Australian snub costly for America's Cup stars
Australia's new America's Cup syndicate will build their crew from local young talent rather than get into a bidding war for stars from the last regatta.
Team Australia chief executive Iain Murray made that clear as he casts his eye around for sailing and design contenders.
Australians were plentiful in the syndicates that sailed in San Francisco and experience plays a huge part in the America's Cup, especially as yachting's prestige event gets set for a second edition in giant catamarans.
Two leading Australians have already decided to stay put. Mulithull guru Glenn Ashby is sticking with Team New Zealand and young strategist Tom Slingsby has signed on with champions Oracle.
Oracle are yet to nail down their Australian skipper Jimmy Spithill but he has made it pretty clear he is keen to defend the cup again under an American flag.
Murray seems to be content to look to a young crew to try to get Australia back in the game with his syndicate the challenger of record. He doesn't see a need to spend massive money on superstars.
"We are going to let a lot of that go past us," he told The Australian newspaper of getting involved in the rush to sign the big names in the wake of San Francisco.
"There's a lot of kids who haven't had that opportunity that we want to give that opportunity to. With the right coaching we think they can do just as good a job."
Murray believes Australia's successful Olympic programme can serve up plenty of talent for the high-speed boats that suit the new generation of sailors.
Top of his hit-list is Olympic 470 gold medallist Mat Belcher, who has already had a taste of big boat action, sailing on the Sydney-Hobart favourite Wild Oats which is owned by Team Australia backer Bob Oatley.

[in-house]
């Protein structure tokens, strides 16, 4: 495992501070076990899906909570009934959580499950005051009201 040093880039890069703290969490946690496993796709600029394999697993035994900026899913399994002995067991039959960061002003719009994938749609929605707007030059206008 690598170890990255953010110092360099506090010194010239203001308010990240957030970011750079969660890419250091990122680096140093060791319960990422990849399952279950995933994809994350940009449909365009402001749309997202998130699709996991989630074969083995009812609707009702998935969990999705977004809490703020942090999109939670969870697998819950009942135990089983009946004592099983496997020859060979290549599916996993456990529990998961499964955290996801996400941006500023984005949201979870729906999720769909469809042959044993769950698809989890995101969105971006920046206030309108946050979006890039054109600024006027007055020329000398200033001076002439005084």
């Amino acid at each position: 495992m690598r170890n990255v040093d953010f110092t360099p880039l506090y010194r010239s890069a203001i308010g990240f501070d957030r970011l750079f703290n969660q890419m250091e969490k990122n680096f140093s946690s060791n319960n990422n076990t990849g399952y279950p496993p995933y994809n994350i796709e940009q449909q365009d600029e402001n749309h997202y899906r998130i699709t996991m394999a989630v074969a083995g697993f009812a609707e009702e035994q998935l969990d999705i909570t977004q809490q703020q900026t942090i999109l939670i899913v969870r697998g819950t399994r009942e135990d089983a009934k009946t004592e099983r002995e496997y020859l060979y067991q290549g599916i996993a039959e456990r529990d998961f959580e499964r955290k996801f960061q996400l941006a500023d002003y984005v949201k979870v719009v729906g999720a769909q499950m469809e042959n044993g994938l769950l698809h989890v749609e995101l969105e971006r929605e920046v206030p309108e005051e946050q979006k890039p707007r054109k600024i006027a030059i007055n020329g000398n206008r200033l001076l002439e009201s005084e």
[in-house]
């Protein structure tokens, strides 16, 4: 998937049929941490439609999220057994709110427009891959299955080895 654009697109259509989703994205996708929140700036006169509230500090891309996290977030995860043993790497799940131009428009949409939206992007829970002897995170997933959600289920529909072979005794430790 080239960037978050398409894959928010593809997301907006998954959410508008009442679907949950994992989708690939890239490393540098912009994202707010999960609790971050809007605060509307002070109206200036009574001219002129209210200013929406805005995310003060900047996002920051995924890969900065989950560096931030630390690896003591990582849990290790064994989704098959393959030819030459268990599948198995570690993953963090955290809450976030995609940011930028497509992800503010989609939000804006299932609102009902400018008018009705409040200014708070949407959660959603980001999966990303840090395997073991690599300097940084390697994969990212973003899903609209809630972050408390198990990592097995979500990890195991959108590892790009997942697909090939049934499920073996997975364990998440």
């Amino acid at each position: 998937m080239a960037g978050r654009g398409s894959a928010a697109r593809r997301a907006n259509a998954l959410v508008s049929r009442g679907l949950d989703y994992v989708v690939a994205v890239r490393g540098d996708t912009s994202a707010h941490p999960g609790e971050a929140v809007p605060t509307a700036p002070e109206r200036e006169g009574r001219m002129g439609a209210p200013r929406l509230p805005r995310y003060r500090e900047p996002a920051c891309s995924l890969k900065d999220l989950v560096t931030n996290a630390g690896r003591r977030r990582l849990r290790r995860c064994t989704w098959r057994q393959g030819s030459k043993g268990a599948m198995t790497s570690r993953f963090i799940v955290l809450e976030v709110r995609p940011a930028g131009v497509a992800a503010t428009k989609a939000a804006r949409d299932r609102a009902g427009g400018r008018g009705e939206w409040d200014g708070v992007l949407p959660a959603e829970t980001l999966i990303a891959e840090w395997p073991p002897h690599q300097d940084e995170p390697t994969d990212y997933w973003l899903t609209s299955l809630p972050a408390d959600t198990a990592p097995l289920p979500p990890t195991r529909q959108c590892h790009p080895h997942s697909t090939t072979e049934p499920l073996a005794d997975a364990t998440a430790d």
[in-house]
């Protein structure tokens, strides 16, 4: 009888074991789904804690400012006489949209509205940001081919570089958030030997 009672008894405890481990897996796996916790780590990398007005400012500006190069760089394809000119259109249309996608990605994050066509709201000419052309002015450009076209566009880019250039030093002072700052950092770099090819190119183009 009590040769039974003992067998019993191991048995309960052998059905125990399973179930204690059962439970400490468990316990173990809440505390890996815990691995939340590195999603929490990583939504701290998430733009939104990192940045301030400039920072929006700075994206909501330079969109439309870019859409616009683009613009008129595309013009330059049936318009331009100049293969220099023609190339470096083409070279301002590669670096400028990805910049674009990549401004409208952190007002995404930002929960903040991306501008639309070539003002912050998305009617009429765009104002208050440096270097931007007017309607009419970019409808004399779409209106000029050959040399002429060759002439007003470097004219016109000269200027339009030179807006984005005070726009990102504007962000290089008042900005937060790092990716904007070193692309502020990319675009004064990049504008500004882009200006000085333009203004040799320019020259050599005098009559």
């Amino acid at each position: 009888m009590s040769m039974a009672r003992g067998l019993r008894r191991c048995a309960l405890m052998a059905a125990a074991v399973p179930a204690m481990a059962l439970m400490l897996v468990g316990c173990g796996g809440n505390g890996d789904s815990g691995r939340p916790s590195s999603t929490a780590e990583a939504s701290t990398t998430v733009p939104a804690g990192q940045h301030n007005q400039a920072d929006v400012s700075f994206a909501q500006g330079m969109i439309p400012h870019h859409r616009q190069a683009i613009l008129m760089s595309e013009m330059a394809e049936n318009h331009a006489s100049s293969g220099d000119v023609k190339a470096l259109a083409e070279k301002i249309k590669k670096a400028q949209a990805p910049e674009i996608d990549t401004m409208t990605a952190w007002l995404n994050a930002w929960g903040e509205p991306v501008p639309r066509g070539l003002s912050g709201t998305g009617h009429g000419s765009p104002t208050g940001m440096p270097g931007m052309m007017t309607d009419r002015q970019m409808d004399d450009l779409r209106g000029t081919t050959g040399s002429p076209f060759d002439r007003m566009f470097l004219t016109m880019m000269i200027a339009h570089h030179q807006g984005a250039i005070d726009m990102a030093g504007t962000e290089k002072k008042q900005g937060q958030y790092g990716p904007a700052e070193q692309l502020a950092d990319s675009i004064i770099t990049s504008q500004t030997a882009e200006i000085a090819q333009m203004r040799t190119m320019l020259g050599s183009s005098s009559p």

Other names being bandied about include 18-foot skiff specialist Seve Jarvin, former world moth champion Scott Babbage, and David Gilmour, son of former America's Cup skipper Peter Gilmour.
If Murray is to snare some established cup talent it might be more in the way of coaching with Australian Darren Bundock, a multihull specialist who tutored Oracle sailors a possibility.
Murray hopes to lock in key sailing staff over the next month and get them operating in the AVC45s.
Meanwhile, San Francisco officials have revealed they are still US$5.5m in the red from hosting the last regatta.
As they review the 2013 event, the costs versus benefits argument is coming to a head, with the city's management needing to decide by December 22 whether to bid to host the next event.
The loss is set against a backdrop of positivity that included more than 700,000 people being drawn to the yachting action on the city's impressive to the waterfront over roughly three months and generated at least US$364m in total economic impact.
It is well below the US$902m in economic benefit that was projected in March and a long way off the US$1.4b economic boost originally predicted in 2010.
Mayor Ed Lee appears keen to keep the cup in his city and believes it will help the continued waterfront development that is rejuvenating the foreshore.